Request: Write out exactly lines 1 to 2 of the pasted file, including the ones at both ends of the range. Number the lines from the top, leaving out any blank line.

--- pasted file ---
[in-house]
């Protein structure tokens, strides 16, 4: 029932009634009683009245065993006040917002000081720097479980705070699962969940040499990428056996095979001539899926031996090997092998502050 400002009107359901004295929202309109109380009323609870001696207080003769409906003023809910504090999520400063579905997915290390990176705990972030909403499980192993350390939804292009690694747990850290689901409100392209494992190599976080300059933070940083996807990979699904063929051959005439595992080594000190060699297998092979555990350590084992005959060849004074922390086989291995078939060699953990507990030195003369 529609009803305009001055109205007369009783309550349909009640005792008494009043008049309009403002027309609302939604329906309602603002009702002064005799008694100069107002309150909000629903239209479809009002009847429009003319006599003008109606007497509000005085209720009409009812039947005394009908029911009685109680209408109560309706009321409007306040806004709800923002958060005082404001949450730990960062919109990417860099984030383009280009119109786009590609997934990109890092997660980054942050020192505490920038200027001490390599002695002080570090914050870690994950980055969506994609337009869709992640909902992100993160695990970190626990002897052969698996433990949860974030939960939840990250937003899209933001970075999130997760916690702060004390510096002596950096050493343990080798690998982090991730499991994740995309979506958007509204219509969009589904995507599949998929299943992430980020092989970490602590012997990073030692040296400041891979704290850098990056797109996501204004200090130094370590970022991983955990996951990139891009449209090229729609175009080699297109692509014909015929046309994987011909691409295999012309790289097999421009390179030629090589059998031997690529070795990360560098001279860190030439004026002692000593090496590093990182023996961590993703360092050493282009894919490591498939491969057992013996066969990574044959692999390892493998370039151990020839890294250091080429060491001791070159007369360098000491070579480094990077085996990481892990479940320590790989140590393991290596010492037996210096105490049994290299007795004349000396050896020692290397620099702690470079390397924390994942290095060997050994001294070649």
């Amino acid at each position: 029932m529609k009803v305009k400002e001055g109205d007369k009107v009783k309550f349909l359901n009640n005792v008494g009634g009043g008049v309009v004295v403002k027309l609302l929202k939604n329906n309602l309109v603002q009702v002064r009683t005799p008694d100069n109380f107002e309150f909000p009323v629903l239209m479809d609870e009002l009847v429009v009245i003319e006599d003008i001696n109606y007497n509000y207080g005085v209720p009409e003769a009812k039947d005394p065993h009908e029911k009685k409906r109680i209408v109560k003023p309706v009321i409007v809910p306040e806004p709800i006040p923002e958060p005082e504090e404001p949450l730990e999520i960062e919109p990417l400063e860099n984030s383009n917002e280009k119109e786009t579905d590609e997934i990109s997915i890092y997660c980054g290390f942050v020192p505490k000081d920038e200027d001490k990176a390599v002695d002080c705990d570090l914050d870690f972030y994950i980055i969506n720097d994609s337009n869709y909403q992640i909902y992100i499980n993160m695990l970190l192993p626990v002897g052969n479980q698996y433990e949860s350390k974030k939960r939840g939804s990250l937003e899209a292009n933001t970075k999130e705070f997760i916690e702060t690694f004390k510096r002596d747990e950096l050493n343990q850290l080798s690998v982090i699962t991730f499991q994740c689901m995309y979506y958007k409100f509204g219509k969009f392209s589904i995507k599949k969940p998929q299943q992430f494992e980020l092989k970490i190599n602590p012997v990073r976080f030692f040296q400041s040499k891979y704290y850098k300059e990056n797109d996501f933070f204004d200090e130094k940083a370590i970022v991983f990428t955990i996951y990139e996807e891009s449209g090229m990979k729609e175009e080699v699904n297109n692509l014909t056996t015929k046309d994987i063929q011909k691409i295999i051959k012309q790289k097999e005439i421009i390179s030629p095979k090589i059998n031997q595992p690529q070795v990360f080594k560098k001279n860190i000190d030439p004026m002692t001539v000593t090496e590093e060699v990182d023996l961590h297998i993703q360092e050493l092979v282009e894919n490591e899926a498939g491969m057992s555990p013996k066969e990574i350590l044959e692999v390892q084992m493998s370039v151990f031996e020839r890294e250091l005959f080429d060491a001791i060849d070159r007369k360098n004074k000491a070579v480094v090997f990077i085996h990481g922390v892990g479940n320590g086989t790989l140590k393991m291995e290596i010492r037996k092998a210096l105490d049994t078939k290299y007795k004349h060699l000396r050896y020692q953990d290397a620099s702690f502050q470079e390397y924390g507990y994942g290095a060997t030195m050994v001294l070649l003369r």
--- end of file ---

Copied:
[in-house]
């Protein structure tokens, strides 16, 4: 029932009634009683009245065993006040917002000081720097479980705070699962969940040499990428056996095979001539899926031996090997092998502050 400002009107359901004295929202309109109380009323609870001696207080003769409906003023809910504090999520400063579905997915290390990176705990972030909403499980192993350390939804292009690694747990850290689901409100392209494992190599976080300059933070940083996807990979699904063929051959005439595992080594000190060699297998092979555990350590084992005959060849004074922390086989291995078939060699953990507990030195003369 529609009803305009001055109205007369009783309550349909009640005792008494009043008049309009403002027309609302939604329906309602603002009702002064005799008694100069107002309150909000629903239209479809009002009847429009003319006599003008109606007497509000005085209720009409009812039947005394009908029911009685109680209408109560309706009321409007306040806004709800923002958060005082404001949450730990960062919109990417860099984030383009280009119109786009590609997934990109890092997660980054942050020192505490920038200027001490390599002695002080570090914050870690994950980055969506994609337009869709992640909902992100993160695990970190626990002897052969698996433990949860974030939960939840990250937003899209933001970075999130997760916690702060004390510096002596950096050493343990080798690998982090991730499991994740995309979506958007509204219509969009589904995507599949998929299943992430980020092989970490602590012997990073030692040296400041891979704290850098990056797109996501204004200090130094370590970022991983955990996951990139891009449209090229729609175009080699297109692509014909015929046309994987011909691409295999012309790289097999421009390179030629090589059998031997690529070795990360560098001279860190030439004026002692000593090496590093990182023996961590993703360092050493282009894919490591498939491969057992013996066969990574044959692999390892493998370039151990020839890294250091080429060491001791070159007369360098000491070579480094990077085996990481892990479940320590790989140590393991290596010492037996210096105490049994290299007795004349000396050896020692290397620099702690470079390397924390994942290095060997050994001294070649």